Most enterprises have data centers in different buildings, cities and possibly even countries. This is because data center designs have often been dictated by a company's need to scale quickly to meet demand from company growth and the transfer of more business processes to IT. But the job of efficiently managing data centers in Beijing and Buenos Aires from an office in Madrid is not always an easy one.
Implenia, a Swiss construction, building services and real estate company, used the IBM virtual data center solution to extend its existing virtual operations center, which was previously used mainly for the facilities management processes. The virtual data center is a tailored 3-D replica of servers, racks, networking, power and cooling equipment that allows data center managers to experience real-time enhanced awareness of their dispersed resources.
A consolidated view gives operators insight into real physical issues, such as how heat and energy flow through the data center. It also provides an intuitive method for understanding the company's entire computing architecture, and allows Implenia finer control of its HVAC and security systems.
With the IBM 3-D data center, customers can not only monitor and manage live systems, but they can perform simulations and 'what if' scenarios about their enterprise. The modeling and simulation capability can be used for exercises in space, power and cooling planning, training, and disaster recovery scenarios. Users can move assets, interact with them and drive them with real or simulated data.
The key element for Implenia is IBM's virtual world integration middleware, Holographic Enterprise Interface (HEI), to link real-world data center operations in cyberspace to their Building automation interface. HEI has a modular and flexible design that allows clients to customize the desired interactions between real and virtual worlds. Each physical data center linked through this technology has an HEI instance that will transmit messages over the private network using Internet standard protocols to the 3-D virtual world server.
The virtual world platform that renders the 3-D environment is based on the OpenSim Application Platform for 3-D Virtual Worlds.
As companies of all sizes become more global in nature and tap into skills across the world, the mounting virtual workforce needs new tools to be effective. The 3-D Data Center allows experts to manage data center resources regardless of where they are or when these resources need attention, giving both employees and corporations enhanced productivity and freedom. A globally-integrated enterprise can deliver enormous economic benefits to both developed and developing nations, and new technology like this one can help companies seamlessly operate in such a distributed model. This type of collaboration provides much faster cycle times for analysis and decision making, by viewing operations in near real time, instead of exchanging messages and two-dimensional drawings via email.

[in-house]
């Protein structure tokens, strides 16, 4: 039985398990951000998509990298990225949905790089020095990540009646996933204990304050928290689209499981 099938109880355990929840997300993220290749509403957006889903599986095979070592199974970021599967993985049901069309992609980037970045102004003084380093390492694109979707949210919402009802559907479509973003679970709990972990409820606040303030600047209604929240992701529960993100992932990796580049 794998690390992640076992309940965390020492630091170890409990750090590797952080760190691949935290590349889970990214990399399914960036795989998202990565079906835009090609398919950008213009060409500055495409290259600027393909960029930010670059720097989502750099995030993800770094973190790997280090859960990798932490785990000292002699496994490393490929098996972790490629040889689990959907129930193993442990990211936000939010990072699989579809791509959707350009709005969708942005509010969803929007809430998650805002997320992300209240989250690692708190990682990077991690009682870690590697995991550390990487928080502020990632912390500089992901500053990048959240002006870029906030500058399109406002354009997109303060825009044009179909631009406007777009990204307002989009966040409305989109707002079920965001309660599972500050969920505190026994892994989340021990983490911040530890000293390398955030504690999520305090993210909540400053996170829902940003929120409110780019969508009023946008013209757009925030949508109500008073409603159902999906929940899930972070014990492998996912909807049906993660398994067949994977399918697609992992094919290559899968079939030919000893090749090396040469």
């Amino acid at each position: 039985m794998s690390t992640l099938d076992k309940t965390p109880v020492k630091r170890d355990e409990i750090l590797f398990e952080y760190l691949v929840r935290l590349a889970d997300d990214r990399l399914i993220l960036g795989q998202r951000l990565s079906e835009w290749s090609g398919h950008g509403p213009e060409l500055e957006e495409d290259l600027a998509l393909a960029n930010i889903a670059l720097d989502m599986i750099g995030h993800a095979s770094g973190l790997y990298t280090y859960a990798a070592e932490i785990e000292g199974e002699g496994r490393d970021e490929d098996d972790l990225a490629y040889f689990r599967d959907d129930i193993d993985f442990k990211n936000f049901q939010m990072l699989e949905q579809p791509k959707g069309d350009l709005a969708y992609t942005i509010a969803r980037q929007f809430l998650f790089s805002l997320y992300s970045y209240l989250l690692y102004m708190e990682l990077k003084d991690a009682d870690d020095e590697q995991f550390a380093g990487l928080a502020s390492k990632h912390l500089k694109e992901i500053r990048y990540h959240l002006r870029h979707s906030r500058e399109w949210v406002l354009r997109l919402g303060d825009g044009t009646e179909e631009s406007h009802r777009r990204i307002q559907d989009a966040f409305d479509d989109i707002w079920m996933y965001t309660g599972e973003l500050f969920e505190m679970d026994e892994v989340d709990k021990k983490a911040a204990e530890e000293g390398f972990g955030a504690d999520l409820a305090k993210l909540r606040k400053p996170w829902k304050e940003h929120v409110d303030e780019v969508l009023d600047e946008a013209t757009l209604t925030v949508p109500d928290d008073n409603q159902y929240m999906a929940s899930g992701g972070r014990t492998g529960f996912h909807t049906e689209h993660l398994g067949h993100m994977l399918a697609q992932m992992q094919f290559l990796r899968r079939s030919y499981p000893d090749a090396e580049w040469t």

The 3-D data center is customizable according to the client's servers, applications and monitoring systems. Models of non-IBM equipment are also available.
"Viewing information about your data center in 2-D text -- even in real time -- only tells a data center manager part of the story, because our brains are wired for sight and sound," said IBM Researcher Michael Osias, who architected the 3-D data center service. "By actually seeing the operations of your data center in 3-D, even down to flames showing hotspots and visualizations of the utilization of servers allows for a clearer understanding of the enterprise resources, better informed decision-making and a higher level of interaction and collaboration."
"Until working with IBM we only knew the state of our data center from the information we got through the building automation system and our virtual worlds communications interface. We didn't know the state of the server and information that was readily available to us until it was made more accessible via the 3-D visualizations that IBM built for us," said Oliver Goh, Implenia IT Specialist. "We think that by combining this information with the information we had from the building automation side we can, from a building management standpoint, control the data much better and take action to be more efficient."
Embedded Video Available: http://www2.marketwire.com/mw/release_html_b1?release_id=364761
IBM Media Contacts Steven Tomasco Email Contact Phone: (914) 945-1655 Kelly Sims Email Contact Phone: (917) 472-3456